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What the Canadian DMCA means in practical terms

Given the tabing of Bill C-61 this week (aka “the Canadian DMCA”), I’ve decided to put the coverage in context with some practical examples and questions.

Under the new legislation:

  • It will be illegal for anyone in my house to watch a DVD on a computer, since we run GNU/Linux (courtesy of the digital lock provision which outlaws “unauthorized” DVD decoders)
  • I would be liable for $500 in damages ($6000 if it’s per song, which isn’t clear) for loading A Perfect Circle’s Thirteenth Step — which I own — onto my computer, an album that problem sells for $9.99 on iTunes (courtesy of the digital lock provision and limitations to statutory damages). If I share that album with my younger brother, I may be liable for up to $20,000 in damages (again, assuming it’s not per song) because it ceases to be for private use.
  • It will be explicitly illegal for my parents to share their digital music collection with each other, even though they share their physical music collection (courtesy of the limitations of the private copying of music provision)
  • Canadians are finally explicitly allowed to time shift broadcasts. Except, if someone tells us that we’re not allowed to time shift broadcasts. The time shifting provision is completely undermined by the digital lock provision
  • The time shifting provision has the following limitation: “29.23 (d) the individual keeps the recording no longer than necessary in order to listen to or watch the program at a more convenient time;” I guess my family may have to destroy the old VHS recordings we have of Christmas specials from when we were kids or television shows my mom has appeared on in the past, less we be hit with $500 a piece damages for keeping these recordings “longer than necessary.” Nevermind the episode of Canadian Idol from last week, that (*gasp*) may still be sitting on your DVR
  • What exactly qualifies as making available? (See New Rights and Protections for Copyright Owners) If I have music in a shared folder on my local network, but my WiFi is unencrypted, am I making it available? The $20,000 upper limit for damages applies to making available.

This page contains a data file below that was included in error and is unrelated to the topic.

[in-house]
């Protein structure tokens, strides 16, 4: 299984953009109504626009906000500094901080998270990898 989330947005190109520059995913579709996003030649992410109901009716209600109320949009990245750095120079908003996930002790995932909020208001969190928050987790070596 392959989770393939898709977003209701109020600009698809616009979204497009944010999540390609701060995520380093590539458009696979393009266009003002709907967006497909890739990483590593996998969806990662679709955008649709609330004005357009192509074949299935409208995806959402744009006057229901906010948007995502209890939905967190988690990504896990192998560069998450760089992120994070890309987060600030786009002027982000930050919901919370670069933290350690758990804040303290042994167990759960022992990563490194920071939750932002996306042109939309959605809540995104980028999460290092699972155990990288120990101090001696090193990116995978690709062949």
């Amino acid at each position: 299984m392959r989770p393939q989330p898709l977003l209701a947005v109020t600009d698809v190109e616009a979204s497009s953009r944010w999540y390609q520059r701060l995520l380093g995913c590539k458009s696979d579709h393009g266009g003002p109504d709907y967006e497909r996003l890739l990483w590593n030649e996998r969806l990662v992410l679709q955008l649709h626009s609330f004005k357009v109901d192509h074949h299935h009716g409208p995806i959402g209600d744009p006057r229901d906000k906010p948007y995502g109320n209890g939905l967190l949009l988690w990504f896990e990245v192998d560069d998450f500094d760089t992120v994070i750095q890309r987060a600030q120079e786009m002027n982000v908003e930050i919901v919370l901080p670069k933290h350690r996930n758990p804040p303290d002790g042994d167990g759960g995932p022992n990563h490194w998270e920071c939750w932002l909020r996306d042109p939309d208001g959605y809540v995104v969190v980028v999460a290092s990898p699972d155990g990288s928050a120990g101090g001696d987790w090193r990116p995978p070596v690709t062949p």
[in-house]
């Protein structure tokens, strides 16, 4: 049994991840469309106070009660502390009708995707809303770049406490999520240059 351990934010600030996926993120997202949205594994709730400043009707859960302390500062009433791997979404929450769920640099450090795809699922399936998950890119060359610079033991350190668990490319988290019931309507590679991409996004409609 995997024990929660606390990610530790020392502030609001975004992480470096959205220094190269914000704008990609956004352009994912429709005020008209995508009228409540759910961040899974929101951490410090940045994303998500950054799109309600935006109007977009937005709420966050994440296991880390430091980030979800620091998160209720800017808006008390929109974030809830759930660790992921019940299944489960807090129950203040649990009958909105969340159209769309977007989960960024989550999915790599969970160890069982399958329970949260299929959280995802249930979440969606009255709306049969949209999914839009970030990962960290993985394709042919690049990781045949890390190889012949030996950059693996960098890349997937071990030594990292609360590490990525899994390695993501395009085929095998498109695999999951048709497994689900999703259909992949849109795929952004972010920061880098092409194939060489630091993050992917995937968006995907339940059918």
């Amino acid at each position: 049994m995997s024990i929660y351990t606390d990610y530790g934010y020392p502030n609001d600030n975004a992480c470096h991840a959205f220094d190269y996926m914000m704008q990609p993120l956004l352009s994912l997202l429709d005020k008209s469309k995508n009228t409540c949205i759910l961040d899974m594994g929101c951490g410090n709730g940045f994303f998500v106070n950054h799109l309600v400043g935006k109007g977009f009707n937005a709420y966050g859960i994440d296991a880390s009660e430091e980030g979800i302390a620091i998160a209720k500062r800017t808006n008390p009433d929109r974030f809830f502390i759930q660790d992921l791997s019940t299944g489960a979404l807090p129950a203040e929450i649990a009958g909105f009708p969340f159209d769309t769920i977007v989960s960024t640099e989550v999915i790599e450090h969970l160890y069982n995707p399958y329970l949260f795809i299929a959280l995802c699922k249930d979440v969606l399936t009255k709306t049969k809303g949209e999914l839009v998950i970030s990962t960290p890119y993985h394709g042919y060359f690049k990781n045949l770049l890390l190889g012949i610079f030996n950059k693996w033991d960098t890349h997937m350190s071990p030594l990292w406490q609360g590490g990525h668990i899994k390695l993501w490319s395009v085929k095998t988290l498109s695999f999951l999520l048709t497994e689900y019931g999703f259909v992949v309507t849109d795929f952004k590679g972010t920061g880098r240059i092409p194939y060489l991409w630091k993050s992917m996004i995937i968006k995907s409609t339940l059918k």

• Posting a copyrighted photo on the Internet? Up to $20,000 in damages, thanks to the limitations of the limitations on statutory damages.
  • Posting a copyrighted video on the YouTube? Up to $20,000 in damages, thanks to the limitations of the limitations on statutory damages
  • Educational institutions can now make use of content on the Internet, unless someone says they can’t make use of content on the Internet (courtesy of the digital lock provision).

There is some good news, but it’s largely made irrelevant by the bad. For example, things like time shifting or format shifting are, at best, in a legal gray area at present. Bill C-61 would permit these actions explicitly… unless someone says they aren’t permitted. Without the digital lock provisions, this might actually be a step forward. Too bad those anti-circumvention measures are central to the bill.

Michael Geist feels betrayed. Darryl Moore examines some of the negative effects on everyday activities. The Canadian Music Creators Coalition says the bill doesn’t help Canadian artists. 10,000 more Canadians have joined the Fair Copyright for Canada Facebook group. I’m flat out angry.

At least the CRIA is happy. This would give it the ability to sue music fans.

Join the protest.

Other coverage:

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One Response to “What the Canadian DMCA means in practical terms”

  1. […] Coalition (CMCC). Both organizations have expressed their disappointment with Bill C-61. It’s not that hard, really, but it’s noteworthy since the bill is supposed to be “protecting […]

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